Flexible working is increasingly presented as a solution to the challenge of work-life balance. But every component of the flexible working paradigm presents its own specific uses and challenges, and in this blog we’re going to delve into each of them.
The global pandemic functioned as an experiment in remote working, providing the perfect opportunity to facilitate a future of greater flexibility. Much of this is about autonomy and freedom: commuters save hundreds of hours, and the increased flexibility allows parents and carers to fit their work around other commitments. Even those without such considerations may find remote working has the potential to create more free time for ‘life’.
From employers’ perspective, there is also much to recommend remote working: it lowers overheads and enables many organizations to radically downsize their office space. There is also strong evidence that remote working can increase productivity by 13% and help improve employee retention. However, LSE research has shown that when working from home is normalized, employees cease to see it as a benefit. For some, home working blurs the distinction between work and life, with increasing self-reported levels of stress for workers who actively rely on the symbolic separation between the office and home to police their behavior.
From a managerial point of view, holding workers to account remotely is a new skill they’ve had to develop; research from MindGym found that the average employee working remotely believes they can do over two hours less work without their boss noticing. There is also a concern that employees’ career trajectories will suffer without the physical proximity of the office, and that those who spend more time in the office will be more likely to gain promotions. Technological discrimination – against elderly people, or workers without the means to purchase high-quality equipment – will also need to be mitigated against, as will the general tendency to forget that less well remunerated employees may not have sufficient space to ‘work from home’.
John Maynard Keynes famously predicted that his grandchildren would enjoy a 15-hour workweek. While this has clearly proven overly optimistic, there is increasing talk today of fundamental changes to the workweek. With the 4-day workweek trials raging on in certain countries, the famous trial by Microsoft in Japan found that moving to a 4-day workweek improved productivity by as much as 40%; which is being used as a successful pilot to showcase lower stress and a boost in overall employee happiness. Another popular idea is decreasing the number of hours in a standard workday from 8-to-6, and programs in Sweden have suggested this would reduce absenteeism, as well as improving workers’ health and increasing productivity.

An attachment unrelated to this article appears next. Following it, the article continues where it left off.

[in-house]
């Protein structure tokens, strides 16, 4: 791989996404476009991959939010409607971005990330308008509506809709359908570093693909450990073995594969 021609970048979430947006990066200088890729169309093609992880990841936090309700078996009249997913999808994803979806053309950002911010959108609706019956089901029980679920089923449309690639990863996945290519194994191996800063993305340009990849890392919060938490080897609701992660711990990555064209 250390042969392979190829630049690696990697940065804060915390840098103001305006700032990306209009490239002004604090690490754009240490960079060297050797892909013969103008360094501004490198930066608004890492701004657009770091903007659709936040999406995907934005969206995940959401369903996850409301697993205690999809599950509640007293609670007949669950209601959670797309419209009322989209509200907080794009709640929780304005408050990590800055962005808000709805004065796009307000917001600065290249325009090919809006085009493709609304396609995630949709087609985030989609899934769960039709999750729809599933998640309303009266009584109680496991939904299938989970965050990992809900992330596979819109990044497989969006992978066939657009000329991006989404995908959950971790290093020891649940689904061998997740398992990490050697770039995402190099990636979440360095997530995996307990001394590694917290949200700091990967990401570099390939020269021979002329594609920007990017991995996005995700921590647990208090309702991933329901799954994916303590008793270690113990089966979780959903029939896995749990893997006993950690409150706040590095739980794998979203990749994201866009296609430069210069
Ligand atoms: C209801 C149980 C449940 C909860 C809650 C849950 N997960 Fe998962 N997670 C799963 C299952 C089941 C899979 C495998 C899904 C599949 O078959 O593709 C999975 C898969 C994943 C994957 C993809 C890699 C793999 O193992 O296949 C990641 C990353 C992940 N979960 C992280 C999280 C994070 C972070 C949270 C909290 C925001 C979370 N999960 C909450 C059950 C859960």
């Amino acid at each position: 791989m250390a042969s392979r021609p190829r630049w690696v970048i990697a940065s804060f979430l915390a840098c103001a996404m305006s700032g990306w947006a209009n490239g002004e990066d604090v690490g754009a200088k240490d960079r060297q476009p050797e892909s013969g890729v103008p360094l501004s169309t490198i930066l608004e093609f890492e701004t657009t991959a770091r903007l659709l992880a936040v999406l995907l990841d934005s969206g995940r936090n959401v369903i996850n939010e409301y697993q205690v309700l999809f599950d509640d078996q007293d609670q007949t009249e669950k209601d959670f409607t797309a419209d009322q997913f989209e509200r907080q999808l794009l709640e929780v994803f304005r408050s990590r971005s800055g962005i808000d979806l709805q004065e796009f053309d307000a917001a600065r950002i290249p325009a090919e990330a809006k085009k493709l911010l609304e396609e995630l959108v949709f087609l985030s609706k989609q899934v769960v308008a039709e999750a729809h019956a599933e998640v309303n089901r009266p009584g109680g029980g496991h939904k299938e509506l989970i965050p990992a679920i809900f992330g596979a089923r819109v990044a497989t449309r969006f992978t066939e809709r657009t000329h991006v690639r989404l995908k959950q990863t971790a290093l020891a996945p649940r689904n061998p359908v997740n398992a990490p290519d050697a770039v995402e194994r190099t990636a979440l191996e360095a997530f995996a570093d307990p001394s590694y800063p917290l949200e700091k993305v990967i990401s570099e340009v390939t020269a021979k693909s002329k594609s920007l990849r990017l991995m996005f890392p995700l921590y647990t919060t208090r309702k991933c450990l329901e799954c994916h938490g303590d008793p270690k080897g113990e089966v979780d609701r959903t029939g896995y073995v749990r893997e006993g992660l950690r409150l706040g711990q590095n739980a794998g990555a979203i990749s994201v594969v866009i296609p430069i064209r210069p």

Increasing employees’ free time gives them greater opportunity to pursue personal passions, unwind from work, and generally enjoy their non-working lives more. While we don’t yet have clear proof that there will be gains in innovation or creative thinking, examples like Google’s famous 20% policy at least demonstrate that allowing workers greater freedom can produce immense unforeseen value. However, similar to remote working, there is a possibility that increases to productivity and employee satisfaction would wane as a shorter workweek was normalized. But even if the gains are sustained, there is no obvious way of enforcing the new hours, creating the potential for ambitious employees to essentially reject the changes in an attempt to achieve competitive advantage over their peers. The same logic applies between firms: if a business is working several hours less each week, there is little stopping competitors from working more and outcompeting them.
Rethinking vacation time
While many leaders are onboard with remote work and even decreasing the number of contracted hours, vacation is often a sticking point: how could organizations increase or alter their vacation policies without inevitably inviting a level of nonchalance into their workforce?
The current model of vacation is deeply unsatisfactory to many. According to the Institute of Management and Leadership, 61% of employees report feeling pressured to work while on holiday; a figure that rises to 65% when exclusively considering managers. The result is that many workers return from vacation more stressed which is a truly counterintuitive indictment of the current system. This creates a loop: over a quarter of employees have used annual leave to cope with workplace stress, but if the vacation time they take is unsatisfactory, many workers might end up falling further into stress, anxiety, and burnout.
A better approach would be to increase flexibility in vacation time where possible, but focus on ensuring that workers’ experience of the vacation time they do take is improved - by making plans to provide adequate cover and dissuading workers from feeling obligated to be in ‘work mode’ when they’re off the clock. And just as rethinking the workweek will signal progressive intentions, so too will a willingness to reimagine how holiday vacation time works.
For more insights, head over to Three models of work-life balance.
Check out our interview with Abigail Sawden, HR Lead for the US, on how work-life balance fosters a culture of compassion.
As a global talent partner, we are constantly on the pulse of evolving workplace patterns and its impact to talent management. Whether you’re a professional pursuing greener pastures or a client looking to secure talent, contact us today.